The court further stated:

’Application for leave to appeal have been dealt with extensively by this court. Time and again this court has emphasized that an application for leave to appeal under s316 (1) of the Criminal Procedure Act 51 of 1977 should be allowed if the court is satisfied that the accused has a reasonable prospect on appeal. These applications are not granted on compassionate ground, to console the accused or simply afford them a further opportunity to ventilate their arguments and, to obtain another judgment in a court of appeal.’

 

The grounds of leave to appeal are stated as follows:

Ad conviction

I will deal with the grounds seriatim

GROUND 1

Count 1

[3]        ‘The learned judge erred in concluding that the applicant withdrew the ticket without the prosecutor being present and yet the ticket was defective. The applicant testified that there was no year indicated and also no citation of the law and as such the ticket was defective and she withdrew it after an application was made by the prosecutor. Apart from the mere say so by witness Terttius Sabas that he did not appear in court when the ticket was withdrawn, there is no proof to that effect. The applicant testified that the prosecutor in her court on 26th May 2011, who also brought the application for the ticket to be withdrawn, was Ms. Shilunga, who was never called as a state witness. In addition, the ticket of Mr. Daniel Nuuyoma as presented to court, did not have an annexure attached to it.’

 

Discussion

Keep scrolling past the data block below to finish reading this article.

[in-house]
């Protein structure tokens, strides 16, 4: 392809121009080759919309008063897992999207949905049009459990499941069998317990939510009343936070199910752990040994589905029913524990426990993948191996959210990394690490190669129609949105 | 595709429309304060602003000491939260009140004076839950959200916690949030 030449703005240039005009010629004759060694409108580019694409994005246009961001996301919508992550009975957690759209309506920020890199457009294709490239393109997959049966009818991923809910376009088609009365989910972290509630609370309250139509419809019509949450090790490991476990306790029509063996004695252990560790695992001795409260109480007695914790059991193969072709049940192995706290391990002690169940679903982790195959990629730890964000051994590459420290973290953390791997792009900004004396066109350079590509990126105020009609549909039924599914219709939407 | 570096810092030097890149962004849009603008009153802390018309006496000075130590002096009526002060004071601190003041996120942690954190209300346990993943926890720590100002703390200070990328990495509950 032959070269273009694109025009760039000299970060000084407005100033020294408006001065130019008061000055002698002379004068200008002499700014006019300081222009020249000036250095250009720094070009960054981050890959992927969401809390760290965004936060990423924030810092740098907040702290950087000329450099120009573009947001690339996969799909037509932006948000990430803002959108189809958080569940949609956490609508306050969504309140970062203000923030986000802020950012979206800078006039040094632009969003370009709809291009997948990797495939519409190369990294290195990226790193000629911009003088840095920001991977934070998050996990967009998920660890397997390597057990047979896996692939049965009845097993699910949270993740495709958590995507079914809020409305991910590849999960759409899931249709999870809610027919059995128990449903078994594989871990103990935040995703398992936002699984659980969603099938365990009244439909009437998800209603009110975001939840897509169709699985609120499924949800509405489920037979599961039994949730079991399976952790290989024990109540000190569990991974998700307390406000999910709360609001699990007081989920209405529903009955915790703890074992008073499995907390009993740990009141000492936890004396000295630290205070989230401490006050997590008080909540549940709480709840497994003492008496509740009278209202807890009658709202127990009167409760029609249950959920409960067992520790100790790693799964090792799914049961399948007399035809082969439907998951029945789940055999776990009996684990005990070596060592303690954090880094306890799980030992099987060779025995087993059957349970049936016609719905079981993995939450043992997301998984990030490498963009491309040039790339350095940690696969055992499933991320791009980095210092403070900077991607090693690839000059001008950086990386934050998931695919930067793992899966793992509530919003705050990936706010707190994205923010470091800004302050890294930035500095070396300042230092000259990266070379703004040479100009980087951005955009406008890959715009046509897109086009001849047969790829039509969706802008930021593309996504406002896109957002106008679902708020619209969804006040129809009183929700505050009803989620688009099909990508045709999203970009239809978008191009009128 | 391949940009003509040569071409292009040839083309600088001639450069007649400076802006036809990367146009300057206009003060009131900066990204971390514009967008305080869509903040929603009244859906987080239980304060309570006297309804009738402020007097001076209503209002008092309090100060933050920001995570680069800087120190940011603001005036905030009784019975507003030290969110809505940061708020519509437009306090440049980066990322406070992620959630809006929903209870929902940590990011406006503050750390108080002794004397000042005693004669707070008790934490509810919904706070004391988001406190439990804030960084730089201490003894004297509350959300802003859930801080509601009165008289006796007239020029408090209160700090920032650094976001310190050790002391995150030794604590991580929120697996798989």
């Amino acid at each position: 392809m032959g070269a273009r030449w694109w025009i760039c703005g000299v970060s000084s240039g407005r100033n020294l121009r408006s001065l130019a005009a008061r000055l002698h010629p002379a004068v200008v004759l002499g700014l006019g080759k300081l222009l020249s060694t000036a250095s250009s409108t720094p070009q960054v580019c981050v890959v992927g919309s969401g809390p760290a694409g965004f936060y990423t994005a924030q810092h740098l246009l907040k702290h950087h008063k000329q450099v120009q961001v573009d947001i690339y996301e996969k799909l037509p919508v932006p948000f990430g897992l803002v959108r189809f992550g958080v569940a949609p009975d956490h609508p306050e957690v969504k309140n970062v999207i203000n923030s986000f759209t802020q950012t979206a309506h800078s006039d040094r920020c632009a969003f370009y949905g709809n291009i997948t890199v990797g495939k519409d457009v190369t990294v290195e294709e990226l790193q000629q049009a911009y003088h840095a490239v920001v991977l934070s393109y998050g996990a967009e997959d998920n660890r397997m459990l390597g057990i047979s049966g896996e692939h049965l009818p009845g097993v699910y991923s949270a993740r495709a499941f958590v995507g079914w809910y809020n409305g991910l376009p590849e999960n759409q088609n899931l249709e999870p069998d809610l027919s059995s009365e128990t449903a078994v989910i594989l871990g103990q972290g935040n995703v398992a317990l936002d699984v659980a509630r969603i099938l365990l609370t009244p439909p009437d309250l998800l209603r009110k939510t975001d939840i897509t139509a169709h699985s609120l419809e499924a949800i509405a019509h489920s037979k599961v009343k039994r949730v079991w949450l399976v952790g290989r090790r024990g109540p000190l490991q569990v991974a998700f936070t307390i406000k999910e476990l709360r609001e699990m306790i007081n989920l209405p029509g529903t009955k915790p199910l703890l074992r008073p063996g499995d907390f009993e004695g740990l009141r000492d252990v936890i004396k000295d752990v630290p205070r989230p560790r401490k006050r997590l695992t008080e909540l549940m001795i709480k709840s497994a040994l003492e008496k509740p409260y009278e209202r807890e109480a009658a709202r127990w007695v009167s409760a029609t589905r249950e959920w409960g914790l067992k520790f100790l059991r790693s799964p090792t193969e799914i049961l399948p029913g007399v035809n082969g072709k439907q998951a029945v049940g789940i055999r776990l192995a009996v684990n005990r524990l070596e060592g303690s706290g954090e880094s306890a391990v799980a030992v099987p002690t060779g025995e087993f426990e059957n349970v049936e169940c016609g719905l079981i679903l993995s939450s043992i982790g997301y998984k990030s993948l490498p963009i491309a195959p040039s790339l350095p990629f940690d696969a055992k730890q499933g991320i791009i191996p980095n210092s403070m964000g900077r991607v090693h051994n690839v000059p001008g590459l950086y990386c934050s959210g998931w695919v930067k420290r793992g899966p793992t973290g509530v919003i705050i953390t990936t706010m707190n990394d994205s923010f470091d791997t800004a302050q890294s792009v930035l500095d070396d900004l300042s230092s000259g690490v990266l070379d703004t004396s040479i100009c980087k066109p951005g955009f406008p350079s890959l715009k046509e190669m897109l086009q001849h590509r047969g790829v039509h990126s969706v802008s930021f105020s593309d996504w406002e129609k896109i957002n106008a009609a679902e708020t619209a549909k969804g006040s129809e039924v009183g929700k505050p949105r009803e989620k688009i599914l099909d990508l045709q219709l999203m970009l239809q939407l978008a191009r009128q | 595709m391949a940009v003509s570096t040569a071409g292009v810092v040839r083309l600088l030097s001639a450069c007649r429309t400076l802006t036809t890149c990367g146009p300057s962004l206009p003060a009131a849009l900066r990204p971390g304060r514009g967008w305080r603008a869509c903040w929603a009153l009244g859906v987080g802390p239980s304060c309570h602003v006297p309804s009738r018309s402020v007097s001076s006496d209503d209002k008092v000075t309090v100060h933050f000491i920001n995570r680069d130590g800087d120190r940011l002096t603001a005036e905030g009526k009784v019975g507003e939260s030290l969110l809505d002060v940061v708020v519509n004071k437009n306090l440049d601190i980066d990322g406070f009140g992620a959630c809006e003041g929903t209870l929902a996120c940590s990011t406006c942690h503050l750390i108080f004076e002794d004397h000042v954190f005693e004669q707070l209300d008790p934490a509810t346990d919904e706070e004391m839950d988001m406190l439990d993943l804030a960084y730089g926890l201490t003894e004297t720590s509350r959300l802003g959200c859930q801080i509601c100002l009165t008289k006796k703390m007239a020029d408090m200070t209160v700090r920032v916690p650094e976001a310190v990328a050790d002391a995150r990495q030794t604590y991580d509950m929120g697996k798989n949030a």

[4]        Mr. Nuuyoma testified that he was issued with a traffic ticket on 24 February 2011.The fine was N$1000 and the trial date was 26 May 2011.He gave the ticket and N$2000 to Mr. Sabas to go and pay. He did not appear in court on 26 May 2011 and the accused withdrew the charge on her own without an application by the prosecutor. The applicant testified that the ticket was defective because there was no act cited. Even if no act cited, s84 (3) of the CPA, 51 of 1977 provides that the description of any statutory offence in words of the law creating the offence, or similar words, shall be sufficient. Mr. Sabas testified that he paid the N$1000 to the applicant in her chambers and did not receive a receipt and that was the reason why she withdrew the ticket. Although the prosecutor, Ms. Shilunga, did not testify, Messrs. Nuuyoma and Sabas testified that they were not at court when the charge was withdrawn. The applicant testified that somebody did appear and that it was not her duty nor the practice, to confirm the identity of the appearer. That is clearly not true as everybody who appeared before her was the person whose name appeared on the traffic ticket. Why somebody else would appeared on behalf of the offender and paid a fine or faced a jail term for an offence he or she did not commit? That is absurd. There is no merit in this ground.